Secure ideal tenants
As a landlord, you need tenants that will pay rent consistently on time and respect your property. This means being able to screen tenants to determine if they can afford your rent and do a tenant background check to ensure they have a good rental history. A property manager can take these duties off your hands and thoroughly vet for the best renters in your area.
Find and manage renters and contractors
Part of successfully renting your units is being able to advertise your property to potential renters — a skilled property management company will do that for you. They’ll know the best ways to share your unit(s) and attract tenants. Similarly, they may be able to recommend preferred vendors and contractors for maintenance and repairs. If they regularly work with these professionals for other properties, they may also have better rates, which will save you money!
Ensure you’re complying with laws and regulations
When you manage the property yourself, you may not be fully aware of state and local landlord-tenant laws and regulations that need to be followed. A rental property manager will make sure you’re up to date with any changes or ongoing rules that your property must comply with.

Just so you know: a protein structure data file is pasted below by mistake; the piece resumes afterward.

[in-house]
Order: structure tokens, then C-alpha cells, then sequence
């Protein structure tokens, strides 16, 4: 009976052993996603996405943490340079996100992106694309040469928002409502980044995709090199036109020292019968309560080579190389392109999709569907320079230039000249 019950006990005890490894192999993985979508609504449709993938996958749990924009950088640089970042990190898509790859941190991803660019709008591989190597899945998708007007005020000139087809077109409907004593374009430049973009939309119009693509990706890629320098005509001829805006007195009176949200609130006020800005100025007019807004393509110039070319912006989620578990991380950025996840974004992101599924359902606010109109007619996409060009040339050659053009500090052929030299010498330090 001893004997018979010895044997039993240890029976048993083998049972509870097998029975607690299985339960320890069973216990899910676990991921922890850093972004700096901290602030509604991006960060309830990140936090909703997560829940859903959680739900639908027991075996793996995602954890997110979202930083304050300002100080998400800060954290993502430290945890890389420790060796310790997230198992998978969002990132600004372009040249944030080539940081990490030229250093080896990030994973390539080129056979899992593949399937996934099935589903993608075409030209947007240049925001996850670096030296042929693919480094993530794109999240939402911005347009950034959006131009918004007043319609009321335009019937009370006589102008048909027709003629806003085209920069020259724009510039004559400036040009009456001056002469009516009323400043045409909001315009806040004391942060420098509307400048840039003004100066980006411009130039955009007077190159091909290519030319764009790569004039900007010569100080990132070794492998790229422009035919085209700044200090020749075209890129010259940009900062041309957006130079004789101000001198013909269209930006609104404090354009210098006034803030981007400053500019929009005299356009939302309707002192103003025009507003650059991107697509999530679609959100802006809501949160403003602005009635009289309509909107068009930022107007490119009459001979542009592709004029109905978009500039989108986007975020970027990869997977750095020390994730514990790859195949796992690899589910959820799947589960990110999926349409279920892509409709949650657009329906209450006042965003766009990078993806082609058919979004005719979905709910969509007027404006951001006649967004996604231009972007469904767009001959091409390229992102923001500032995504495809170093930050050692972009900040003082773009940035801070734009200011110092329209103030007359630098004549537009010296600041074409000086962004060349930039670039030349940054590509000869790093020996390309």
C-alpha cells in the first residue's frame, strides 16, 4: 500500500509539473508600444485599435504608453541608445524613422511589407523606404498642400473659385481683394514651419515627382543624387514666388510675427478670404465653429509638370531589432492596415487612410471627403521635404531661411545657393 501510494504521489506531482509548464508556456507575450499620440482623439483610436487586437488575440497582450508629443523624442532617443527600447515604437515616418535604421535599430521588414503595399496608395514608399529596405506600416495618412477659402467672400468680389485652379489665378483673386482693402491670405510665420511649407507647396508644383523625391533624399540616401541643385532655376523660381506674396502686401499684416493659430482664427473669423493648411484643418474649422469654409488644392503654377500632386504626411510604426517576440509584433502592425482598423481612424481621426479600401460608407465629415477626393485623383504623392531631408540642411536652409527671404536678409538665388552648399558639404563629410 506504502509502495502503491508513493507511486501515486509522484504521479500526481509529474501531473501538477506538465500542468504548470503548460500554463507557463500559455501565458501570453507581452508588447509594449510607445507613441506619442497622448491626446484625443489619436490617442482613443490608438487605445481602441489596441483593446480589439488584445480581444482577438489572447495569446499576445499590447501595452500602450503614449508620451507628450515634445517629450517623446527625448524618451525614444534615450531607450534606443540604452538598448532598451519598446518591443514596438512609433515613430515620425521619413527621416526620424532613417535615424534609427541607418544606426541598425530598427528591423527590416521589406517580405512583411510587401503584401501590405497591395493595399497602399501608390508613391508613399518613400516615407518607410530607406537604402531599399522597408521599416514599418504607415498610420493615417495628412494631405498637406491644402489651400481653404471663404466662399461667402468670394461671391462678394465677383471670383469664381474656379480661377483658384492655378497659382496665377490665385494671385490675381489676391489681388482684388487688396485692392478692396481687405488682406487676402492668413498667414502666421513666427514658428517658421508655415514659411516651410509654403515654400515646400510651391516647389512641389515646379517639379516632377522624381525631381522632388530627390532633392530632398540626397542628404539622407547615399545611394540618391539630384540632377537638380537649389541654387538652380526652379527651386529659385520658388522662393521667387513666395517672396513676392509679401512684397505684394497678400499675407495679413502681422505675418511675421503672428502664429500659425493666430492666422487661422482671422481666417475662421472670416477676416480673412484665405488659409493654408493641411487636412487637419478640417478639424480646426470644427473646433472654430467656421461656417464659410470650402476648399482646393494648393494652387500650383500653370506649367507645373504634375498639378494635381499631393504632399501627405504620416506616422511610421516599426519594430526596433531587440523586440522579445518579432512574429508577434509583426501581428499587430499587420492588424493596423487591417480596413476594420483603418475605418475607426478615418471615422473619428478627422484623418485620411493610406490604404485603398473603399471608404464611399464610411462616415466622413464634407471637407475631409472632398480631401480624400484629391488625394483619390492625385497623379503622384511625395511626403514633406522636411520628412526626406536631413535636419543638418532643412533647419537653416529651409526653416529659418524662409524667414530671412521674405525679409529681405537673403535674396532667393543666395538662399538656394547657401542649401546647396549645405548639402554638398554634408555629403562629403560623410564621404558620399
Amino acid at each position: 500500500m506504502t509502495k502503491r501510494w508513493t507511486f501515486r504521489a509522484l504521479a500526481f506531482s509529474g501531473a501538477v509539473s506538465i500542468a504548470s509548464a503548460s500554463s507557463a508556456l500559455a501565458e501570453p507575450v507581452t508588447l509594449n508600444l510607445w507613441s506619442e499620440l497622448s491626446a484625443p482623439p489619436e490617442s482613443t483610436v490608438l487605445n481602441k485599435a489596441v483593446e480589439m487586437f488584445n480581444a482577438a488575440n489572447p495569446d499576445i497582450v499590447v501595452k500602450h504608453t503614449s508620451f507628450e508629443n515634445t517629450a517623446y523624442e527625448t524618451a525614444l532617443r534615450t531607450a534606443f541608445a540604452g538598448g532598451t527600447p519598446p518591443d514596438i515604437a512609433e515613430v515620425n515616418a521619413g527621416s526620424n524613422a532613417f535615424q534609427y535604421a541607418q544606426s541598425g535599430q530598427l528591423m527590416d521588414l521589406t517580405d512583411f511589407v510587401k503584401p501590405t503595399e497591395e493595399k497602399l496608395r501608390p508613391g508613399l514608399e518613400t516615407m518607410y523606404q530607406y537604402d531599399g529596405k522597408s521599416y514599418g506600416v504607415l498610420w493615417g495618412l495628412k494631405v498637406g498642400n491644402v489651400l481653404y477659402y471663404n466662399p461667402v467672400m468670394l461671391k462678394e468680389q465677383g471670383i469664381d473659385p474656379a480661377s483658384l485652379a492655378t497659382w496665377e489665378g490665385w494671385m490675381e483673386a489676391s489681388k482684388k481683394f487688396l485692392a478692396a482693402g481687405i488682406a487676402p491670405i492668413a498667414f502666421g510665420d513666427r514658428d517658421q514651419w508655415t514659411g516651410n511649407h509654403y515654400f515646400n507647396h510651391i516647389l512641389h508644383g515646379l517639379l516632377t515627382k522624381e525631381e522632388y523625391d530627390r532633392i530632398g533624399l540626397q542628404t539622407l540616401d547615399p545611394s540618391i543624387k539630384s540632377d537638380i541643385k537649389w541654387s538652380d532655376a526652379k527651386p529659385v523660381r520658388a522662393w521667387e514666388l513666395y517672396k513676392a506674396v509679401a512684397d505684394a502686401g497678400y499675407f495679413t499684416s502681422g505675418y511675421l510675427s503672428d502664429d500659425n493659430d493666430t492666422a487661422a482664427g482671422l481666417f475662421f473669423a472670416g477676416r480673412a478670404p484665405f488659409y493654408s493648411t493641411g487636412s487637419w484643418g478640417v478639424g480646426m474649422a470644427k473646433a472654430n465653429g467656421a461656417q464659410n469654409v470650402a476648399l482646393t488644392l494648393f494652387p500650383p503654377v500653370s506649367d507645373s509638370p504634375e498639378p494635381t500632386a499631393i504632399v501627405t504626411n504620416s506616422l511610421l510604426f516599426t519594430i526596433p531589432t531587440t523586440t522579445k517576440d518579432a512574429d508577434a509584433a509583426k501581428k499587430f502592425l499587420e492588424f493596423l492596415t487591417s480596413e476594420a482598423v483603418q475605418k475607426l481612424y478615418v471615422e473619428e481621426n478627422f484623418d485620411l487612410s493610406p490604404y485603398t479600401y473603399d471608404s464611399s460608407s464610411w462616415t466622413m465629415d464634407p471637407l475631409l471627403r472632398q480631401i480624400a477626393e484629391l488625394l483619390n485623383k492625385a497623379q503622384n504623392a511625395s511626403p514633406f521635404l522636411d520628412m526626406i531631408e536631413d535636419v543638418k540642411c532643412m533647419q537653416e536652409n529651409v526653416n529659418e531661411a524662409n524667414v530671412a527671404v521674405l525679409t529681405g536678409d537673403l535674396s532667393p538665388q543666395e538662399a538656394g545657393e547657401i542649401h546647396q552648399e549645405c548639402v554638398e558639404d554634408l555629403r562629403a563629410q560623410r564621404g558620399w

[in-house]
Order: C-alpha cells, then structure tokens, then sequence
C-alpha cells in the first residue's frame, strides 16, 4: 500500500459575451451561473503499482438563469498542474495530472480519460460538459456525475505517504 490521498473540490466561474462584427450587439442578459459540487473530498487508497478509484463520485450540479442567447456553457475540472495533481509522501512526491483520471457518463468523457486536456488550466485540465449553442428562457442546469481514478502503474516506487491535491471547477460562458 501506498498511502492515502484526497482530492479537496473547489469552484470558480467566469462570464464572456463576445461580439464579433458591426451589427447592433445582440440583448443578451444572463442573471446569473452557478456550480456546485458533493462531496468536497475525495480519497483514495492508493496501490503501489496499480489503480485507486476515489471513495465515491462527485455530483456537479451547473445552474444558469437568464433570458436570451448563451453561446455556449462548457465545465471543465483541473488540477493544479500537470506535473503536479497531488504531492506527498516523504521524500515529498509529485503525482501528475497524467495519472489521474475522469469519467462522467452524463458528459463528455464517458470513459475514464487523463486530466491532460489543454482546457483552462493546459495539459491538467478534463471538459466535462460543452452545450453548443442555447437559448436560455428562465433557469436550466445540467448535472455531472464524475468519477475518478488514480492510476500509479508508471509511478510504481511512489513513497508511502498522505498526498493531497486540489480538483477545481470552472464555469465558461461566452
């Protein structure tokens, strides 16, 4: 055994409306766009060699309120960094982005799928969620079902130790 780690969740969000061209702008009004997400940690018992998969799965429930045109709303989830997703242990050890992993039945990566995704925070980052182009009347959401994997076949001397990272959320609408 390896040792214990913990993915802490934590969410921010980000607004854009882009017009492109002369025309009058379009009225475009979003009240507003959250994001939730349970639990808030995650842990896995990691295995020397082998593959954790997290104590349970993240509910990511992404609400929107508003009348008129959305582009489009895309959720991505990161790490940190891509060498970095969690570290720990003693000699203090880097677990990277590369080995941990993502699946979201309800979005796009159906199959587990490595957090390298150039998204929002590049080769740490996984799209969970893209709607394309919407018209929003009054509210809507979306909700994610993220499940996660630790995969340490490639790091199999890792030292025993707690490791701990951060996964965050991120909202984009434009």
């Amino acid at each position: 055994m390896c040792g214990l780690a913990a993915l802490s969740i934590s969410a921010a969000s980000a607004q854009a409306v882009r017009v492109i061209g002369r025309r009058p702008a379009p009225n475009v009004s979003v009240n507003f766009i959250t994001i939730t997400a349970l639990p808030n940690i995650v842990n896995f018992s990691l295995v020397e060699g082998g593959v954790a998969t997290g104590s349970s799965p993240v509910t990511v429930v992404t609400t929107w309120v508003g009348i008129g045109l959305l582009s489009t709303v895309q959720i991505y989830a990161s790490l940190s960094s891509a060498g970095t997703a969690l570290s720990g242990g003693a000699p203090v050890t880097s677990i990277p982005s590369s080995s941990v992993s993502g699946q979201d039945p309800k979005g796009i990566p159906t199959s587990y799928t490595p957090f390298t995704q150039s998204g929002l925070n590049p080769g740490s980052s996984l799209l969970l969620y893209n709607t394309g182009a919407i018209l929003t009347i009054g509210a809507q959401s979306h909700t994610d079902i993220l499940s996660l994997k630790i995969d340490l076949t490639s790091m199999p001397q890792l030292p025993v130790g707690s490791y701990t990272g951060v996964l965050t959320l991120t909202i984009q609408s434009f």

Disadvantages of hiring a property manager
Although there are many benefits to professional property management, it still has its costs — literally. Below are a few disadvantages to choosing to work with a property management company. They can:
Reduce your control over your property
By delegating responsibilities to a property manager, a landlord is relinquishing day-to-day control over many decisions that occur on the property. Even if the management company has experience, they may not make the same decisions that the landlord would have made in each situation. Every property owner will have to build trust to successfully work with a property manager, especially if they’re turning over the tenant screening process to them.